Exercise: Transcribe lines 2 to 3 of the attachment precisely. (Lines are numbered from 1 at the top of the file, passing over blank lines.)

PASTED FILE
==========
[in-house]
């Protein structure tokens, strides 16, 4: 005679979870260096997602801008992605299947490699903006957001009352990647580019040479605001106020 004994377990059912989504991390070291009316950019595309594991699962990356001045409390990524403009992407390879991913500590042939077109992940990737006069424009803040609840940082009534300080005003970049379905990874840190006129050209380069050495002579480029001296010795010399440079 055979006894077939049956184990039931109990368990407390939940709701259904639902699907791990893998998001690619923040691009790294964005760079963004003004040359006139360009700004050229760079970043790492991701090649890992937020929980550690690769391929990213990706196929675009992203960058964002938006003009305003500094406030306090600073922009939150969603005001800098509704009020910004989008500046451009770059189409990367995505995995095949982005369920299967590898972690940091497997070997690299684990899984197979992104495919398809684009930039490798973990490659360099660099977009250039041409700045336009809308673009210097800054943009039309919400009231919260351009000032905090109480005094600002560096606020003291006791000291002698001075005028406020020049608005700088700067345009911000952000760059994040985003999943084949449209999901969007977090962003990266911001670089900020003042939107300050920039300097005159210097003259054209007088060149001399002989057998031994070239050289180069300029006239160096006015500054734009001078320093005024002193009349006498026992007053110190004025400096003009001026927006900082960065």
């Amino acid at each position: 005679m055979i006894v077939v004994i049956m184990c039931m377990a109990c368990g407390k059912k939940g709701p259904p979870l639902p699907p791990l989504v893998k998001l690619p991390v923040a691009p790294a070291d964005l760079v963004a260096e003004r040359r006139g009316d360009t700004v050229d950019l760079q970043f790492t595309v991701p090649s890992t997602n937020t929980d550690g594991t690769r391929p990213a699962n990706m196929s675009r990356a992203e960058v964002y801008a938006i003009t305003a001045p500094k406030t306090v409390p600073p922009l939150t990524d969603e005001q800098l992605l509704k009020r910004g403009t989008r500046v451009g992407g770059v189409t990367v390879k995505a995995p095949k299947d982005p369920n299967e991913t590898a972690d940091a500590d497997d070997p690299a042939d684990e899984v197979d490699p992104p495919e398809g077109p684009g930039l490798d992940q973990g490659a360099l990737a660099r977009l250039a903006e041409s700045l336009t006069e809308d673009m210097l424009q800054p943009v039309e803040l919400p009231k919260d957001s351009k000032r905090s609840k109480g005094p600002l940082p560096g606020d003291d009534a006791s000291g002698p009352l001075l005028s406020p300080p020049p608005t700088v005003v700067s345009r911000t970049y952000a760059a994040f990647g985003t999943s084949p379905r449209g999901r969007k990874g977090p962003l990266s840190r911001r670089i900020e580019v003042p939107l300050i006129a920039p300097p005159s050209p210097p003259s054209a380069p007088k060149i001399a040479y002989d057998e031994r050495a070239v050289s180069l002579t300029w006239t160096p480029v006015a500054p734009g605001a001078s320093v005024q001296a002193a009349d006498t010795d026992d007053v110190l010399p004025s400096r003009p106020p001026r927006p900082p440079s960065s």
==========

């Protein structure tokens, strides 16, 4: 005679979870260096997602801008992605299947490699903006957001009352990647580019040479605001106020 004994377990059912989504991390070291009316950019595309594991699962990356001045409390990524403009992407390879991913500590042939077109992940990737006069424009803040609840940082009534300080005003970049379905990874840190006129050209380069050495002579480029001296010795010399440079 055979006894077939049956184990039931109990368990407390939940709701259904639902699907791990893998998001690619923040691009790294964005760079963004003004040359006139360009700004050229760079970043790492991701090649890992937020929980550690690769391929990213990706196929675009992203960058964002938006003009305003500094406030306090600073922009939150969603005001800098509704009020910004989008500046451009770059189409990367995505995995095949982005369920299967590898972690940091497997070997690299684990899984197979992104495919398809684009930039490798973990490659360099660099977009250039041409700045336009809308673009210097800054943009039309919400009231919260351009000032905090109480005094600002560096606020003291006791000291002698001075005028406020020049608005700088700067345009911000952000760059994040985003999943084949449209999901969007977090962003990266911001670089900020003042939107300050920039300097005159210097003259054209007088060149001399002989057998031994070239050289180069300029006239160096006015500054734009001078320093005024002193009349006498026992007053110190004025400096003009001026927006900082960065």
């Amino acid at each position: 005679m055979i006894v077939v004994i049956m184990c039931m377990a109990c368990g407390k059912k939940g709701p259904p979870l639902p699907p791990l989504v893998k998001l690619p991390v923040a691009p790294a070291d964005l760079v963004a260096e003004r040359r006139g009316d360009t700004v050229d950019l760079q970043f790492t595309v991701p090649s890992t997602n937020t929980d550690g594991t690769r391929p990213a699962n990706m196929s675009r990356a992203e960058v964002y801008a938006i003009t305003a001045p500094k406030t306090v409390p600073p922009l939150t990524d969603e005001q800098l992605l509704k009020r910004g403009t989008r500046v451009g992407g770059v189409t990367v390879k995505a995995p095949k299947d982005p369920n299967e991913t590898a972690d940091a500590d497997d070997p690299a042939d684990e899984v197979d490699p992104p495919e398809g077109p684009g930039l490798d992940q973990g490659a360099l990737a660099r977009l250039a903006e041409s700045l336009t006069e809308d673009m210097l424009q800054p943009v039309e803040l919400p009231k919260d957001s351009k000032r905090s609840k109480g005094p600002l940082p560096g606020d003291d009534a006791s000291g002698p009352l001075l005028s406020p300080p020049p608005t700088v005003v700067s345009r911000t970049y952000a760059a994040f990647g985003t999943s084949p379905r449209g999901r969007k990874g977090p962003l990266s840190r911001r670089i900020e580019v003042p939107l300050i006129a920039p300097p005159s050209p210097p003259s054209a380069p007088k060149i001399a040479y002989d057998e031994r050495a070239v050289s180069l002579t300029w006239t160096p480029v006015a500054p734009g605001a001078s320093v005024q001296a002193a009349d006498t010795d026992d007053v110190l010399p004025s400096r003009p106020p001026r927006p900082p440079s960065s």